Author Archives: Sara Stoudt

Who Is Simpson And What Does His Paradox Mean For Ecologists?

Edward H. Simpson was a codebreaker at Bletchley Park, the home of Allied code-breakers during the Second World War. While you’d think this would be his claim to fame, perhaps his most lasting contribution is his description of Simpson’s paradox. The paradox describes the phenomena whereby a relationship within a dataset dramatically changes if you look at the data by group or all together. More famous examples of the paradox stem from the medical world or the famous Berkeley admissions example. But what examples can we have in mind in ecological settings to guide us? Let’s consider the dimensions of penguins’ bills compiled from Palmer Station in Antarctica. If we are interested in the relationship between the bill depth and length we might do a preliminary analysis like the following linear regression.

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Let’s Get Meta… The Good Kind

Image Credit: Patrick Kavanagh, CC BY 2.0, Image Cropped

In my last post we talked about using images as data. This time we’ll consider another non-traditional source of data: the results of other investigations. Using results to generate more results? That seems weird… at first. But think about how science progresses. We build on other studies all of the time! Sometimes we use others’ findings as a jumping off point. Other times, studies invite us to see if we can reproduce their findings under new conditions or with respect to our own study site or species of interest.

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Data in Colour: Bringing Photos Into Our Spreadsheets

Image Credit: Shiv’s fotografia, CC BY-SA 4.0, Image Cropped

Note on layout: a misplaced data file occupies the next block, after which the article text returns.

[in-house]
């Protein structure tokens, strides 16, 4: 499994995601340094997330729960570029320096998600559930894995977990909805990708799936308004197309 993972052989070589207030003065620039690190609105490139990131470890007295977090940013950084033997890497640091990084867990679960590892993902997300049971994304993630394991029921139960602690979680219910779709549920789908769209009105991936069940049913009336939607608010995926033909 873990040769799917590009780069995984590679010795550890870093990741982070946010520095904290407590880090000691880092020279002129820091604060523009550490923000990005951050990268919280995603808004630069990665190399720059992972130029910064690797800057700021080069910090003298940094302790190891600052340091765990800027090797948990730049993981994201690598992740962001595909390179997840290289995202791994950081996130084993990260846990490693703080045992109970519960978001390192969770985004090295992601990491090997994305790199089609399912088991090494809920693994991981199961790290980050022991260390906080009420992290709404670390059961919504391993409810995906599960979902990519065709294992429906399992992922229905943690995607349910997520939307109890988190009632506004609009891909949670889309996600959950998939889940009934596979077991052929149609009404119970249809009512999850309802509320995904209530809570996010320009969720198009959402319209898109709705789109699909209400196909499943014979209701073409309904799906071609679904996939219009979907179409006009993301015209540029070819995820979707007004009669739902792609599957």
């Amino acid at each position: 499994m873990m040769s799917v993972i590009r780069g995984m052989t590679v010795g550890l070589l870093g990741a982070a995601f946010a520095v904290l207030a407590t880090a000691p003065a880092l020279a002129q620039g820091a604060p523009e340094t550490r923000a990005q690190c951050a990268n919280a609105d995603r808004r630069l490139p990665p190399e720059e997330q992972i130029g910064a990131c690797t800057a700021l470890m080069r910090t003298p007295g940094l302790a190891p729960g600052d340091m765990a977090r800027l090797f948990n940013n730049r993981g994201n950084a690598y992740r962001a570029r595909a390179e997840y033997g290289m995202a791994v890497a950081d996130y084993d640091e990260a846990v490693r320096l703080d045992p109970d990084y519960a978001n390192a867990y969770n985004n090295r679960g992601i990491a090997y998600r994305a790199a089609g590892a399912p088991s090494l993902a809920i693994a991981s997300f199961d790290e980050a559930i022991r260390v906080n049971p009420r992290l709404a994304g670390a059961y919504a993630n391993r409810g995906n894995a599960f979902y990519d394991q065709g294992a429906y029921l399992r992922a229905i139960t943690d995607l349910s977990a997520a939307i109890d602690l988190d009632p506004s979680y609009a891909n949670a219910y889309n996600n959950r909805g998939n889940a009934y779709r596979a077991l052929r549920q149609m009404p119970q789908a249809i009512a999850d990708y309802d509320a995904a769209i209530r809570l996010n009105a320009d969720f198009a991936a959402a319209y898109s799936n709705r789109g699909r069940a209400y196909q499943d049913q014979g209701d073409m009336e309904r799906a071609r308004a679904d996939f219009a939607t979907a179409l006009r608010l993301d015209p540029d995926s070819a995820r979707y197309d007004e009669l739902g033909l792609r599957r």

When I think of the ecological data I typically work with, it usually tells me where plants or animals are, how many of them there are, and how those quantities might change. Most often, these organisms boil down to a few spreadsheet cells. But what if the questions you’re asking are less “where is the organism”, and more “what does it look like”? 

Photographic data is not a new phenomenon for scientists, but thanks to huge leaps in technology (hello, camera phones) it is a booming data source.  Community science – whereby members of the general public submit photos of species they’ve happened across – has seen a huge rise in popularity, thanks to apps and community platforms like iNaturalist. As a result, photo data is constantly growing in abundance, and many studies are quickly adapting to take advantage of this data source.

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To Get Great (Statistical) Power, It Takes Great Responsibility

Image Credit: Miss Ophelia, Pixabay licence, Image Cropped

There are a lot of questions in ecological research that ask whether or not something has changed over time, or put more simply, whether two things are different – vegetation levels, climate variables, maybe species diversity.

Suppose we are monitoring nutrient levels in a lake to make sure they stay at levels that are habitable for the fish living there. A change in policy about what is allowed to be dumped into the river by local factories was enacted, and we want to see if there is evidence that the nutrient levels have deteriorated in the year following the change when compared to the year before.